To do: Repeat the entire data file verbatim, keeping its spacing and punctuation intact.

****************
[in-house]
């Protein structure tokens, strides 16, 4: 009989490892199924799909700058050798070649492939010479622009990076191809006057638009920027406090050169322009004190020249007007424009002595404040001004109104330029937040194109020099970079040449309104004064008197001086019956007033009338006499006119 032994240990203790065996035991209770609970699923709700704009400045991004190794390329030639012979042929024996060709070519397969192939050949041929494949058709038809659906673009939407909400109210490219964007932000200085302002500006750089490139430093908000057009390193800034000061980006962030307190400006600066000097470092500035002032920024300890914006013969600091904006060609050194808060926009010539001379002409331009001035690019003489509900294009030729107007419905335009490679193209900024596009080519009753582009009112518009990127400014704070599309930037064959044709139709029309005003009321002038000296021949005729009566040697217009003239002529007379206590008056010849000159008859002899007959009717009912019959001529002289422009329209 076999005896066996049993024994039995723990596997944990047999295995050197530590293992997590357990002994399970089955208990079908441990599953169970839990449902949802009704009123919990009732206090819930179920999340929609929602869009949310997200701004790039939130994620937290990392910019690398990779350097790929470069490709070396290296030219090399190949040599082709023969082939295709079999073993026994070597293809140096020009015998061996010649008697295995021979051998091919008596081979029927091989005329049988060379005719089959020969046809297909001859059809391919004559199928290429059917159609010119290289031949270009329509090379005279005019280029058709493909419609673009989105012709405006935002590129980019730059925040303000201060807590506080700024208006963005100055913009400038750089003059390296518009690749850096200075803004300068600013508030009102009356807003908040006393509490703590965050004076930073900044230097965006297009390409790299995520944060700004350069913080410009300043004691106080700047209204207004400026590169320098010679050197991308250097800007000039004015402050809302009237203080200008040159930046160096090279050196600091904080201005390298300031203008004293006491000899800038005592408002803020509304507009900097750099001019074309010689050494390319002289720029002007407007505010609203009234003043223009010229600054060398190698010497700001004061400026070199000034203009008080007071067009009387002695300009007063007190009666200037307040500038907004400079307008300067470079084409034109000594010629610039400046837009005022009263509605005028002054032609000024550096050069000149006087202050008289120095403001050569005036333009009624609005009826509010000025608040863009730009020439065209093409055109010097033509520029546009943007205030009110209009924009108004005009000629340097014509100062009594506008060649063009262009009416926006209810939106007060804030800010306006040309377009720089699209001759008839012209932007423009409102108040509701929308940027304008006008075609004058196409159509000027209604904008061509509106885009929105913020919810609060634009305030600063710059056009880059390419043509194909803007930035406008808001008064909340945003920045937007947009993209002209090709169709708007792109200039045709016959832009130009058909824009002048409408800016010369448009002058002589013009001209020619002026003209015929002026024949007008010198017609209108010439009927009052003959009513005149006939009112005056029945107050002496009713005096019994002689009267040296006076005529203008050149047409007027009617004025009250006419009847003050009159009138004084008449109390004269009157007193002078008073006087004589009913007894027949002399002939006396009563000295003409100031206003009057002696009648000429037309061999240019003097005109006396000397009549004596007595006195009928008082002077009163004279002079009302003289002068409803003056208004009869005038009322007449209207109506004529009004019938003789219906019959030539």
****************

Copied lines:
[in-house]
């Protein structure tokens, strides 16, 4: 009989490892199924799909700058050798070649492939010479622009990076191809006057638009920027406090050169322009004190020249007007424009002595404040001004109104330029937040194109020099970079040449309104004064008197001086019956007033009338006499006119 032994240990203790065996035991209770609970699923709700704009400045991004190794390329030639012979042929024996060709070519397969192939050949041929494949058709038809659906673009939407909400109210490219964007932000200085302002500006750089490139430093908000057009390193800034000061980006962030307190400006600066000097470092500035002032920024300890914006013969600091904006060609050194808060926009010539001379002409331009001035690019003489509900294009030729107007419905335009490679193209900024596009080519009753582009009112518009990127400014704070599309930037064959044709139709029309005003009321002038000296021949005729009566040697217009003239002529007379206590008056010849000159008859002899007959009717009912019959001529002289422009329209 076999005896066996049993024994039995723990596997944990047999295995050197530590293992997590357990002994399970089955208990079908441990599953169970839990449902949802009704009123919990009732206090819930179920999340929609929602869009949310997200701004790039939130994620937290990392910019690398990779350097790929470069490709070396290296030219090399190949040599082709023969082939295709079999073993026994070597293809140096020009015998061996010649008697295995021979051998091919008596081979029927091989005329049988060379005719089959020969046809297909001859059809391919004559199928290429059917159609010119290289031949270009329509090379005279005019280029058709493909419609673009989105012709405006935002590129980019730059925040303000201060807590506080700024208006963005100055913009400038750089003059390296518009690749850096200075803004300068600013508030009102009356807003908040006393509490703590965050004076930073900044230097965006297009390409790299995520944060700004350069913080410009300043004691106080700047209204207004400026590169320098010679050197991308250097800007000039004015402050809302009237203080200008040159930046160096090279050196600091904080201005390298300031203008004293006491000899800038005592408002803020509304507009900097750099001019074309010689050494390319002289720029002007407007505010609203009234003043223009010229600054060398190698010497700001004061400026070199000034203009008080007071067009009387002695300009007063007190009666200037307040500038907004400079307008300067470079084409034109000594010629610039400046837009005022009263509605005028002054032609000024550096050069000149006087202050008289120095403001050569005036333009009624609005009826509010000025608040863009730009020439065209093409055109010097033509520029546009943007205030009110209009924009108004005009000629340097014509100062009594506008060649063009262009009416926006209810939106007060804030800010306006040309377009720089699209001759008839012209932007423009409102108040509701929308940027304008006008075609004058196409159509000027209604904008061509509106885009929105913020919810609060634009305030600063710059056009880059390419043509194909803007930035406008808001008064909340945003920045937007947009993209002209090709169709708007792109200039045709016959832009130009058909824009002048409408800016010369448009002058002589013009001209020619002026003209015929002026024949007008010198017609209108010439009927009052003959009513005149006939009112005056029945107050002496009713005096019994002689009267040296006076005529203008050149047409007027009617004025009250006419009847003050009159009138004084008449109390004269009157007193002078008073006087004589009913007894027949002399002939006396009563000295003409100031206003009057002696009648000429037309061999240019003097005109006396000397009549004596007595006195009928008082002077009163004279002079009302003289002068409803003056208004009869005038009322007449209207109506004529009004019938003789219906019959030539």